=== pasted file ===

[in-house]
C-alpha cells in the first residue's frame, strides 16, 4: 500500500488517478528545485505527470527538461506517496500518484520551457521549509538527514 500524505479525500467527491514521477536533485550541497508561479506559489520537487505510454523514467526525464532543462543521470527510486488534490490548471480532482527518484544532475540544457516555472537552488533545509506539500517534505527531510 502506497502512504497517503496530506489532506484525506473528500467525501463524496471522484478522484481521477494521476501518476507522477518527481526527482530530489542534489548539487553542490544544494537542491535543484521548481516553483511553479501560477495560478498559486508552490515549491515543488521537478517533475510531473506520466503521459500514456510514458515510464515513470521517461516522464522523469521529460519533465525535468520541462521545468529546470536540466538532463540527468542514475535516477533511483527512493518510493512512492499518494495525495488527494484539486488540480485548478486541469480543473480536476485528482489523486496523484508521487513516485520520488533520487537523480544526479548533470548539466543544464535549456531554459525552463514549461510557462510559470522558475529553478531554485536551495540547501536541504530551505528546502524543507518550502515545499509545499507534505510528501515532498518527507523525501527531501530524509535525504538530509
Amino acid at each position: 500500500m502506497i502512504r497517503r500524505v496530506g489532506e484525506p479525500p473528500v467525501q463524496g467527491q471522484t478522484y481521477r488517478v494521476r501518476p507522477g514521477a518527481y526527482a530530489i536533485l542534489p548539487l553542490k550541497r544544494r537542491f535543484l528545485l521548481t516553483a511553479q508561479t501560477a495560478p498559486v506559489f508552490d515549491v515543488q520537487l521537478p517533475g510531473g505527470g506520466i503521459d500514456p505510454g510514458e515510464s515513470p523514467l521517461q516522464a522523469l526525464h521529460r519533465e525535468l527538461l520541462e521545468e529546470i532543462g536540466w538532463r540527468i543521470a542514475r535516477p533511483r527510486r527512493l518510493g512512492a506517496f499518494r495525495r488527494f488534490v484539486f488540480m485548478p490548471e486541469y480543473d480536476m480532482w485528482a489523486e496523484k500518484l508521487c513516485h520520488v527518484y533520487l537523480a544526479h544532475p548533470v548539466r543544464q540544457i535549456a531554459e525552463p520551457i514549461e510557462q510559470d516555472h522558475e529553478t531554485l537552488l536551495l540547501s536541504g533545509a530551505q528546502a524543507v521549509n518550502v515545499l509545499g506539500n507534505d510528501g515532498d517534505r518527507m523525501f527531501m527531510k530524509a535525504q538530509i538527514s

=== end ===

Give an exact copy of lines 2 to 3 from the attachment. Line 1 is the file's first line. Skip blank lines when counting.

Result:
C-alpha cells in the first residue's frame, strides 16, 4: 500500500488517478528545485505527470527538461506517496500518484520551457521549509538527514 500524505479525500467527491514521477536533485550541497508561479506559489520537487505510454523514467526525464532543462543521470527510486488534490490548471480532482527518484544532475540544457516555472537552488533545509506539500517534505527531510 502506497502512504497517503496530506489532506484525506473528500467525501463524496471522484478522484481521477494521476501518476507522477518527481526527482530530489542534489548539487553542490544544494537542491535543484521548481516553483511553479501560477495560478498559486508552490515549491515543488521537478517533475510531473506520466503521459500514456510514458515510464515513470521517461516522464522523469521529460519533465525535468520541462521545468529546470536540466538532463540527468542514475535516477533511483527512493518510493512512492499518494495525495488527494484539486488540480485548478486541469480543473480536476485528482489523486496523484508521487513516485520520488533520487537523480544526479548533470548539466543544464535549456531554459525552463514549461510557462510559470522558475529553478531554485536551495540547501536541504530551505528546502524543507518550502515545499509545499507534505510528501515532498518527507523525501527531501530524509535525504538530509
Amino acid at each position: 500500500m502506497i502512504r497517503r500524505v496530506g489532506e484525506p479525500p473528500v467525501q463524496g467527491q471522484t478522484y481521477r488517478v494521476r501518476p507522477g514521477a518527481y526527482a530530489i536533485l542534489p548539487l553542490k550541497r544544494r537542491f535543484l528545485l521548481t516553483a511553479q508561479t501560477a495560478p498559486v506559489f508552490d515549491v515543488q520537487l521537478p517533475g510531473g505527470g506520466i503521459d500514456p505510454g510514458e515510464s515513470p523514467l521517461q516522464a522523469l526525464h521529460r519533465e525535468l527538461l520541462e521545468e529546470i532543462g536540466w538532463r540527468i543521470a542514475r535516477p533511483r527510486r527512493l518510493g512512492a506517496f499518494r495525495r488527494f488534490v484539486f488540480m485548478p490548471e486541469y480543473d480536476m480532482w485528482a489523486e496523484k500518484l508521487c513516485h520520488v527518484y533520487l537523480a544526479h544532475p548533470v548539466r543544464q540544457i535549456a531554459e525552463p520551457i514549461e510557462q510559470d516555472h522558475e529553478t531554485l537552488l536551495l540547501s536541504g533545509a530551505q528546502a524543507v521549509n518550502v515545499l509545499g506539500n507534505d510528501g515532498d517534505r518527507m523525501f527531501m527531510k530524509a535525504q538530509i538527514s